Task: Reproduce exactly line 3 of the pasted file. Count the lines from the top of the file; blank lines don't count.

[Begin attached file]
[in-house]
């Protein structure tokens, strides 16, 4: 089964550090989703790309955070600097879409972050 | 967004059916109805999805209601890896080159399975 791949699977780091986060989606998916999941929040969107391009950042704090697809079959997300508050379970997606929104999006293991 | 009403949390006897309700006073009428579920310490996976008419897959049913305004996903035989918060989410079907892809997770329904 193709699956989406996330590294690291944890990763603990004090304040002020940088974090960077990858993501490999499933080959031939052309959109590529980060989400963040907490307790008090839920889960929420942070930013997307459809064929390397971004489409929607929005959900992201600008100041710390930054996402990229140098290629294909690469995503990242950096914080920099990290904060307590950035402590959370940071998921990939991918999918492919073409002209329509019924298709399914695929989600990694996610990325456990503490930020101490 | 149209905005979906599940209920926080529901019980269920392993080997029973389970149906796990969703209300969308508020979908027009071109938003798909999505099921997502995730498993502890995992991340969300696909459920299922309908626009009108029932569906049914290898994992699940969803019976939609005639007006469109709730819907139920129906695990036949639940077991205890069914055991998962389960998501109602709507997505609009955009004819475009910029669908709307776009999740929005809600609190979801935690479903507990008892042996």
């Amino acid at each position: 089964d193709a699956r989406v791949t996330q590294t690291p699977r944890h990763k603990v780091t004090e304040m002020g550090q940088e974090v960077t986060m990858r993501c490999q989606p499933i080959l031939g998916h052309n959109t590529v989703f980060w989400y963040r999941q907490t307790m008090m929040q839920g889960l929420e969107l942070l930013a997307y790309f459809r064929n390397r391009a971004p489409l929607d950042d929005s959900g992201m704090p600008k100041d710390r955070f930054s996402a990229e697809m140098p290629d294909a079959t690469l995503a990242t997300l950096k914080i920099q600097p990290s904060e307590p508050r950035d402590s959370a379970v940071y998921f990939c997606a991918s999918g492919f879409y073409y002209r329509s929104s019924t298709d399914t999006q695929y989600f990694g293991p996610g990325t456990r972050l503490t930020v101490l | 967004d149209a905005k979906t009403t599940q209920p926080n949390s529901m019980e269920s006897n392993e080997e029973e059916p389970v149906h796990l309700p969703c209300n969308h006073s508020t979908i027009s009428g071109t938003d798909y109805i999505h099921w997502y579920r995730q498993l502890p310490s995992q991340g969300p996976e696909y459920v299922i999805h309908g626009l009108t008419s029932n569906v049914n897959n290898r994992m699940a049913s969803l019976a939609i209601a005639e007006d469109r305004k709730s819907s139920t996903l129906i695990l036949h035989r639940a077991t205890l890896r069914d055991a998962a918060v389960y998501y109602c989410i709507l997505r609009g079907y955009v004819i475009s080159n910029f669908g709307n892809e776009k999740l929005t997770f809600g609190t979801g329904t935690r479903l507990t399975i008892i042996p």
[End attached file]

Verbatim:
């Amino acid at each position: 089964d193709a699956r989406v791949t996330q590294t690291p699977r944890h990763k603990v780091t004090e304040m002020g550090q940088e974090v960077t986060m990858r993501c490999q989606p499933i080959l031939g998916h052309n959109t590529v989703f980060w989400y963040r999941q907490t307790m008090m929040q839920g889960l929420e969107l942070l930013a997307y790309f459809r064929n390397r391009a971004p489409l929607d950042d929005s959900g992201m704090p600008k100041d710390r955070f930054s996402a990229e697809m140098p290629d294909a079959t690469l995503a990242t997300l950096k914080i920099q600097p990290s904060e307590p508050r950035d402590s959370a379970v940071y998921f990939c997606a991918s999918g492919f879409y073409y002209r329509s929104s019924t298709d399914t999006q695929y989600f990694g293991p996610g990325t456990r972050l503490t930020v101490l | 967004d149209a905005k979906t009403t599940q209920p926080n949390s529901m019980e269920s006897n392993e080997e029973e059916p389970v149906h796990l309700p969703c209300n969308h006073s508020t979908i027009s009428g071109t938003d798909y109805i999505h099921w997502y579920r995730q498993l502890p310490s995992q991340g969300p996976e696909y459920v299922i999805h309908g626009l009108t008419s029932n569906v049914n897959n290898r994992m699940a049913s969803l019976a939609i209601a005639e007006d469109r305004k709730s819907s139920t996903l129906i695990l036949h035989r639940a077991t205890l890896r069914d055991a998962a918060v389960y998501y109602c989410i709507l997505r609009g079907y955009v004819i475009s080159n910029f669908g709307n892809e776009k999740l929005t997770f809600g609190t979801g329904t935690r479903l507990t399975i008892i042996p």